Fire Pro Wrestling Returns is a game that I absolutely love. I think if you totted up all the hours I have spent playing it, you might find it was the PlayStation 2 game that I have spent the most time on. I’ve been playing it pretty religiously since 2008 when I first got my grubby mitts on a copy, and I’ve been enamoured with it ever since. Even the release of a new game in the series hasn’t reduced my devotion and love for it, although Fire Pro Wrestling World is also a very enjoyable game to play and scored very well when it was reviewed for this site.
In some ways, I was lucky to even get to play Fire Pro Wrestling Returns at all as it never actually saw a release to the UK. For whatever reason, it was deemed that we here in Britain weren’t equipped to handle the sheer barefaced awesomeness that was FPWR, so for a while it looked like the only way we’d ever be able to play it would be to import it in from the USA or Japan. Thankfully, that didn’t end up being necessary. We did need to import the game, yes, but from somewhere much closer to home.
Fire Pro Wrestling Returns did eventually see a release in Europe courtesy of publisher 505 Games, but it only made it as far as Italy, Spain and Portugal. I’m not entirely sure why 505 decided to pick the game up when other publishers decided to pass on it, but it could have been because they were an Italian-based publisher, and wrestling was enjoying a decent period of popularity there in the mid 00s. Indeed, WWE in particular was so popular in Italy during this period that they even taped their flagship shows Raw and SmackDown in the country in 2007.
Considering the popularity wrestling was enjoying in Italy, 505 Games may have decided that it was worth taking a gamble on importing Fire Pro Wrestling Returns from Japan, and I’m eternally grateful that they did because it made getting a copy entirely less complicated. I remember it cost me about £25 to get the game at the time, and I actually bought it from an Italian website, which I think was one of the first times I’d ever done something like that. It’s a massive shame that anyone in the UK or Ireland had to go to this much trouble to get the game as it probably meant a lot of wrestling fans who would have really enjoyed the game likely never even knew it existed.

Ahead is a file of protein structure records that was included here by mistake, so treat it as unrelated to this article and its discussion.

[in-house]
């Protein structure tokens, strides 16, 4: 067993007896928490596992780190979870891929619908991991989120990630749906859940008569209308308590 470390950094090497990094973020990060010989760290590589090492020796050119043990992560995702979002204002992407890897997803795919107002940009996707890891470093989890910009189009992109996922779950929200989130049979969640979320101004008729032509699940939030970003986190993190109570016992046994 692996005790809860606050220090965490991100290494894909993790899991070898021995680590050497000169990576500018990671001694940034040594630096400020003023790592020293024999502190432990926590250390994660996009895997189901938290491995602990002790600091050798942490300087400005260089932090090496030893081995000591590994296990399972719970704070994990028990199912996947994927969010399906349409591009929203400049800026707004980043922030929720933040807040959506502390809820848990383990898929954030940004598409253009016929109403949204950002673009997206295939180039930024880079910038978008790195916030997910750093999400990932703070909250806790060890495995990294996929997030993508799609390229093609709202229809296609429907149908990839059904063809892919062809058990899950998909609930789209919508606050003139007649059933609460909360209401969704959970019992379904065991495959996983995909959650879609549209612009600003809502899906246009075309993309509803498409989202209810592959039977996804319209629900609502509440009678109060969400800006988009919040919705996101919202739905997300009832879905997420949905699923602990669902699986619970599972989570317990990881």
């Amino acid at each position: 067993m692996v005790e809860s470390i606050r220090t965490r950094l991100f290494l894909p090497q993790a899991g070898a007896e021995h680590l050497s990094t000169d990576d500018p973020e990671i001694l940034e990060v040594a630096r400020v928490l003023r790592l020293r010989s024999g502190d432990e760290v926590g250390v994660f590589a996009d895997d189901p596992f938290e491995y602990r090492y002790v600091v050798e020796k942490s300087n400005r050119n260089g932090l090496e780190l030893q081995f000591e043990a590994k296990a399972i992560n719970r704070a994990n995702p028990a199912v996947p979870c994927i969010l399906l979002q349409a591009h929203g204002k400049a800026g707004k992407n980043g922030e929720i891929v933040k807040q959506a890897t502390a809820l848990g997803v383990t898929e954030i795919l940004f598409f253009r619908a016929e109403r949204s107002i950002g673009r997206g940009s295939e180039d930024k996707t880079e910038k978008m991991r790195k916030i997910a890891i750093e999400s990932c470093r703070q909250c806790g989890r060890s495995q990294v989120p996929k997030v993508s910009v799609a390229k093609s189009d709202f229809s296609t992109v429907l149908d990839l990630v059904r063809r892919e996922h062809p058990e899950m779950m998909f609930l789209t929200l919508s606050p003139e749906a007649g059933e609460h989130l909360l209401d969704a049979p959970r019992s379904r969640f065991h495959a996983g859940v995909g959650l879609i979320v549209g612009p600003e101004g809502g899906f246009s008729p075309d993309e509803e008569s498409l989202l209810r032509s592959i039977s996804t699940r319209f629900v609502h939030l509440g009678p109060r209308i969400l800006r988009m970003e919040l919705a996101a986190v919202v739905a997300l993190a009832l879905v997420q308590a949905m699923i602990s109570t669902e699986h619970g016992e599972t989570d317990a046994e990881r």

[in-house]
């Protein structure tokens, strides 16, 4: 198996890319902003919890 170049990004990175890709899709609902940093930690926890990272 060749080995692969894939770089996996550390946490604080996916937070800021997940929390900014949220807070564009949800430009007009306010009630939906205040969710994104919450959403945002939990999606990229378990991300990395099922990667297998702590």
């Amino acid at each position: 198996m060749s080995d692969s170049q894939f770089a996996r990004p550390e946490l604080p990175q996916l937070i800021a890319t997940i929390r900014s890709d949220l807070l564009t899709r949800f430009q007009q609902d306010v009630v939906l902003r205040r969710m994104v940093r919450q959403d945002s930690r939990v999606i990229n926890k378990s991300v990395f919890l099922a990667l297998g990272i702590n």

Like previous games in the series, Fire Pro Wrestling Returns’ gameplay is based around timing and also building a match in a realistic manner. Walking into your opponent will initiate an automatic grapple, at which point you will need to press one of the face buttons at the right time to pull off a move before your opponent is able to deliver one of their own. In the early stages of the match, if you both initiate an attack at the same time, then your wrestlers will go into a test of strength battle just like Hulk Hogan and The Ultimate Warrior at WrestleMania VI where you will have to mash the D-pad in order to win the battle and pull off a move.